Will Paula Deen return to the Food Network? Eater reported on Thursday that, according to an anonymous source, the network plans to bring Deen "back in a year or two, under different terms. Maybe some guest spots." That's all barring further antics.
Yet the same day the Eater story broke, The New York Times published a damning account from Dora Charles, a cook at Deen's Lady & Sons restaurant who Deen has described as her "soul sister."
Charles worked alongside Deen for years, many of them lean, but said Deen had promised her riches if Deen's own fortunes took off. But even after Deen's rise, Charles was working for $10 an hour and living in a run-down trailer with a rotting floor. Her salary was later raised, but not until after she filed a complaint with the U.S. Equal Employment Opportunity Commission. It's unclear if the two events are connected.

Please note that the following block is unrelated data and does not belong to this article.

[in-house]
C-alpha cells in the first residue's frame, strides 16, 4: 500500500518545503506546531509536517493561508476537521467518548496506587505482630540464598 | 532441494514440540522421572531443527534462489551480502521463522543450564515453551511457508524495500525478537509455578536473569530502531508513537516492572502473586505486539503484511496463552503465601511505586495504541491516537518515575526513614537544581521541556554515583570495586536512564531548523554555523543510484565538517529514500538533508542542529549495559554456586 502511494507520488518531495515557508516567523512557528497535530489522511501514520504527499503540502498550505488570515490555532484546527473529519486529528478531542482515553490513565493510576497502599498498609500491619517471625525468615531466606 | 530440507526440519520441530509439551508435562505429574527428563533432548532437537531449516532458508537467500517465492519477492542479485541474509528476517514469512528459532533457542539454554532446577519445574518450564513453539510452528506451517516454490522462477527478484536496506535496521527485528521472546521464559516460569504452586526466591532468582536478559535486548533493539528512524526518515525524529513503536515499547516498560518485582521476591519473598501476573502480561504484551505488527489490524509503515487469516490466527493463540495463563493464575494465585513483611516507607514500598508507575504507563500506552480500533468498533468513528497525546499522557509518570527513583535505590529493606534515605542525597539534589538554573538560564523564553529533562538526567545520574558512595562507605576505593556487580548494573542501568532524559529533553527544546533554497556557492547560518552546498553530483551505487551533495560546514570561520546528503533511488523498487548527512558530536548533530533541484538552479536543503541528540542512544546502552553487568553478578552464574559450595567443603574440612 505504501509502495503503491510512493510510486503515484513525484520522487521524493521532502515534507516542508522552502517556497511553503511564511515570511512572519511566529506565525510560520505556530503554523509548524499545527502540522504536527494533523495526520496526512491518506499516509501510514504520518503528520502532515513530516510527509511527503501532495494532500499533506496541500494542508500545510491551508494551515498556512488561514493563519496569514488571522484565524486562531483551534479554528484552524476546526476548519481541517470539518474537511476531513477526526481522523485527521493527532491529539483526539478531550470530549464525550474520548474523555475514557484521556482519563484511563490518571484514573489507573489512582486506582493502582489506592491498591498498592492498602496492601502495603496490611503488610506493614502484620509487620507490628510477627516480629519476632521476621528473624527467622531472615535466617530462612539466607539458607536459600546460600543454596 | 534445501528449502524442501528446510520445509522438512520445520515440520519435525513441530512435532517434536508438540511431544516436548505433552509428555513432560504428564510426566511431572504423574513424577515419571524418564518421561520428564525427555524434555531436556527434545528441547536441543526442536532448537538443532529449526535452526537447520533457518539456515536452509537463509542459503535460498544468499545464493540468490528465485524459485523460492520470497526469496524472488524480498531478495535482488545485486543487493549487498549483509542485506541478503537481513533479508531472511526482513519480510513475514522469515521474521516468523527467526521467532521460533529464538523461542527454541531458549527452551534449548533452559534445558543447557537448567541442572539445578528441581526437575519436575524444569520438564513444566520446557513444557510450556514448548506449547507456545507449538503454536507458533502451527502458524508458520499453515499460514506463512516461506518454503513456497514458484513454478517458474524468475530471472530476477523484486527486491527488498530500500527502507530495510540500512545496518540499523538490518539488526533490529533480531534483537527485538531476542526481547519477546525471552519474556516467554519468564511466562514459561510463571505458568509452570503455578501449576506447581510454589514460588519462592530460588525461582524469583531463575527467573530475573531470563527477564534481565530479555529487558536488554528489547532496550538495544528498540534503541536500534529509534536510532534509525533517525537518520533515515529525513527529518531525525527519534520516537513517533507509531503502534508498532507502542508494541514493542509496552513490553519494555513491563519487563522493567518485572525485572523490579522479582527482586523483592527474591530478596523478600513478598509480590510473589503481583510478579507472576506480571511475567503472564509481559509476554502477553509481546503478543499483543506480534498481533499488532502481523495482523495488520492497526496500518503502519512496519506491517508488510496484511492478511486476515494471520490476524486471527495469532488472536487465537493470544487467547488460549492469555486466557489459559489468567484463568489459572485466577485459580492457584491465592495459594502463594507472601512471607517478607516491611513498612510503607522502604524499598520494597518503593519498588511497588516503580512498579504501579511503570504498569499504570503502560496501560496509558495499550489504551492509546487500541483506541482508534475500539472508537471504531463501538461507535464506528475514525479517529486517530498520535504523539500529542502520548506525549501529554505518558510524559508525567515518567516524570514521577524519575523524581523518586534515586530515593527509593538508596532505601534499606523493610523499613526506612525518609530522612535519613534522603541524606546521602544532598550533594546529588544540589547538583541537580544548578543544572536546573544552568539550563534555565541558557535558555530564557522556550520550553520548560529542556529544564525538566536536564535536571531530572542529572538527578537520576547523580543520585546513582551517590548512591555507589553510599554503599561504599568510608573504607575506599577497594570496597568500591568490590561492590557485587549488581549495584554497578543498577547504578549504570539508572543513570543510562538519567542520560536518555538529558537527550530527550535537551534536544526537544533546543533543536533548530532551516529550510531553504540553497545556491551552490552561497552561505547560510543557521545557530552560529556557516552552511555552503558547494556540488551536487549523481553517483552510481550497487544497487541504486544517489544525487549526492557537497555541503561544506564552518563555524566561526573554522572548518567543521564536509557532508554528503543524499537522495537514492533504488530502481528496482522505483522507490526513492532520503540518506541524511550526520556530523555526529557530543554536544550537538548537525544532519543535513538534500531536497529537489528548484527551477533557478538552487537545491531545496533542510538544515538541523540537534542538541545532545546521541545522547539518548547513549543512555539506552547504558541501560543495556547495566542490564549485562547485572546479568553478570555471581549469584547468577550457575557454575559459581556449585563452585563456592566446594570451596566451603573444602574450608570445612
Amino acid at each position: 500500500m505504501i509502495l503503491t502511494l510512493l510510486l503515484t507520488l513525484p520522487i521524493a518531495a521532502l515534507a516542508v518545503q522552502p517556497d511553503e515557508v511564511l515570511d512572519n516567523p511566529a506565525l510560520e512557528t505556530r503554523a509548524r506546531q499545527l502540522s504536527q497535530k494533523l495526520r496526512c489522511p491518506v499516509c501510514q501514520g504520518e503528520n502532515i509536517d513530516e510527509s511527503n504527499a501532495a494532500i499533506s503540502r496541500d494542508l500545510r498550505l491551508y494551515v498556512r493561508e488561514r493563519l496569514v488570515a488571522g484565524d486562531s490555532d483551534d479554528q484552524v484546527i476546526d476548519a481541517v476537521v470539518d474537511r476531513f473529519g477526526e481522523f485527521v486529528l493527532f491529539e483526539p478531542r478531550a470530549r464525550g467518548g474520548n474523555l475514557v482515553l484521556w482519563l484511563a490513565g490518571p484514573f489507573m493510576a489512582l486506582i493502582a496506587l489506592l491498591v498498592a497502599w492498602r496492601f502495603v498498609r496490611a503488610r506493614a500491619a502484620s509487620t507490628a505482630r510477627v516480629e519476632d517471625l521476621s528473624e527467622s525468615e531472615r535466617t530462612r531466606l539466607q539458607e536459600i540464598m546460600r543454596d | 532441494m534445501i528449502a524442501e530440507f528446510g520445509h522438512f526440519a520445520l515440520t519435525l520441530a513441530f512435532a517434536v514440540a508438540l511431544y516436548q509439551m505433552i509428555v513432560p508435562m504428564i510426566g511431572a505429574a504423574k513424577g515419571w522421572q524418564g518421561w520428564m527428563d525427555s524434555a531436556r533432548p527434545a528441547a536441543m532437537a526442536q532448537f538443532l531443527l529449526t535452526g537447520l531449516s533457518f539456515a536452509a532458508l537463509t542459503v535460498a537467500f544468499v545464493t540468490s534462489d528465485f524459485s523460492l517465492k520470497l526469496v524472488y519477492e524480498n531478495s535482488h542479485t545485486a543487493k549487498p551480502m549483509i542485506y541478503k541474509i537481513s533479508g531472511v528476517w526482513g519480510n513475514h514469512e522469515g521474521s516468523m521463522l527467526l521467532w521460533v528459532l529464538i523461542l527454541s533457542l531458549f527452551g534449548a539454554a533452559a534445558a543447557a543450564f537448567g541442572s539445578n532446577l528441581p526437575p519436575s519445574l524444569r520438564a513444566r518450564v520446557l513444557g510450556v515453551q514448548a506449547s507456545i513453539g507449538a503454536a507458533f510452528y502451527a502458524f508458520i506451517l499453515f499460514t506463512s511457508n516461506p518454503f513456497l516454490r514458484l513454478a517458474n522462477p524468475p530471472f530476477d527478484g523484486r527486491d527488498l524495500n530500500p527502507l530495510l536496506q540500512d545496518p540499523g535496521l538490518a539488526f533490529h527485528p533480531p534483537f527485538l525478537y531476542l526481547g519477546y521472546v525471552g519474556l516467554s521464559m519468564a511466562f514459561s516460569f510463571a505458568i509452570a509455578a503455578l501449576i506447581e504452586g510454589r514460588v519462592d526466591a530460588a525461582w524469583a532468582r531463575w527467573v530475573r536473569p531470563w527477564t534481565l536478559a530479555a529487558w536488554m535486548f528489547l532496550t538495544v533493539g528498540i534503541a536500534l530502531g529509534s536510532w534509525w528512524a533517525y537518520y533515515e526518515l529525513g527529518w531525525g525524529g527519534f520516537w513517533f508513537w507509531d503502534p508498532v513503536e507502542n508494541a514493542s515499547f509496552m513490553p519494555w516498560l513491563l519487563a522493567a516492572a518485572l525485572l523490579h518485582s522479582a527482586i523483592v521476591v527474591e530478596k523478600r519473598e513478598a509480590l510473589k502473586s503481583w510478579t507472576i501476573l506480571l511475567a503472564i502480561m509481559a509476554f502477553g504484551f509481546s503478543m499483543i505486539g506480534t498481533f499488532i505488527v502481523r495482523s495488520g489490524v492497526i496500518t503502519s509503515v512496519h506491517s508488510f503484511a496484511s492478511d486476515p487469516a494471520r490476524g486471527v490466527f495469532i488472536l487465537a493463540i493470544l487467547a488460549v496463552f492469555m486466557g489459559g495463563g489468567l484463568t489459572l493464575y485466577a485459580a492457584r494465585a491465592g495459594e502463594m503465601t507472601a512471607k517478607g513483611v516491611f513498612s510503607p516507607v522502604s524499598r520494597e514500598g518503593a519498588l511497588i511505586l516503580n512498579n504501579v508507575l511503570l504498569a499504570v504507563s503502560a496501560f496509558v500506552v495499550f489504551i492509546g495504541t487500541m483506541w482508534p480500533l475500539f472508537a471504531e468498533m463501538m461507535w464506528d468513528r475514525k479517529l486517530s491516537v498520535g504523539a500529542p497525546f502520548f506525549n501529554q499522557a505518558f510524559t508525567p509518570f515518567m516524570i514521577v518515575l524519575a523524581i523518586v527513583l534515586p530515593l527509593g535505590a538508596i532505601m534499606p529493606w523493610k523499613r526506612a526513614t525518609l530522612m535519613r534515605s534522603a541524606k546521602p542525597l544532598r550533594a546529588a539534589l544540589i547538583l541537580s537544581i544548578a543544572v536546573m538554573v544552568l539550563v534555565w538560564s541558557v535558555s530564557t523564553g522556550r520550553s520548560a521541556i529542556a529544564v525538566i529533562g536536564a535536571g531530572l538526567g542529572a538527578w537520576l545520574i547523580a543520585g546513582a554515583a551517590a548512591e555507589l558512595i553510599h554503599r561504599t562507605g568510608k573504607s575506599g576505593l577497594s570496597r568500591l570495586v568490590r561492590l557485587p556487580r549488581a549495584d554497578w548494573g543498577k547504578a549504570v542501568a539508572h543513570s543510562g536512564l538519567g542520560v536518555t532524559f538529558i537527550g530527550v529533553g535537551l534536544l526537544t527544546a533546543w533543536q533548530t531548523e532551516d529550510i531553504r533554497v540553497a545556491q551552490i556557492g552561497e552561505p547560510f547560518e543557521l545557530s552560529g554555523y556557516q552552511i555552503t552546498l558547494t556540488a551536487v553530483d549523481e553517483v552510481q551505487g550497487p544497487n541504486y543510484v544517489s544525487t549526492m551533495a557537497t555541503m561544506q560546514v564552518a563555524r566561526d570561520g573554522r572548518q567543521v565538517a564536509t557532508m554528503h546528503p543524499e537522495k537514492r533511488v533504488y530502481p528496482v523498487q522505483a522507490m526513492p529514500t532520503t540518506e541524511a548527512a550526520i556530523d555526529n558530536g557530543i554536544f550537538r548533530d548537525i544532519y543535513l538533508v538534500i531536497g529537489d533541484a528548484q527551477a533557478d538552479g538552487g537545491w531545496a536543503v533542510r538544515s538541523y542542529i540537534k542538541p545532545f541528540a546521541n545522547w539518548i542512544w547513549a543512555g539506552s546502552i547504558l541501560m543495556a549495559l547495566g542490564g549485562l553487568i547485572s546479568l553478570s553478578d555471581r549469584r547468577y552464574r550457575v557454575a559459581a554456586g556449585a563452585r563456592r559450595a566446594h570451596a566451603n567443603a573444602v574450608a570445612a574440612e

Charles said that Deen had used racial slurs and asked her to do things she found demeaning, like ringing a dinner bell in front of the restaurant. “I said, ‘I’m not ringing no bell,’ ” she told the Times. “That’s a symbol to me of what we used to do back in the day.”
Could Food Network conceivably reestablish ties with Deen considering stories like Charles's? The network certainly isn't parting ways with other members of the Deen clan: On Thursday morning, Deen's son, Jamie, tweeted that his brother, Bobby, was filming an episode of "Iron Chef."
Still, it's hard to imagine Deen's star making a full recovery on The Food Network -- at least at the present time. And if more stories like Charles's emerge, all bets are off.
UPDATE: Paula Deen defends herself in the following statement, released to Entertainment Tonight:
"Ms. Charles' 'issue' is about money, not race. She receives a salary of more than $70,000 per year, plus profit sharing and benefits. For 20 years she has been paid a fair wage for her work, but she feels she deserves even more money. She claimed to be a friend of Paula Deen’s but is now trying to cash in on the current situation."
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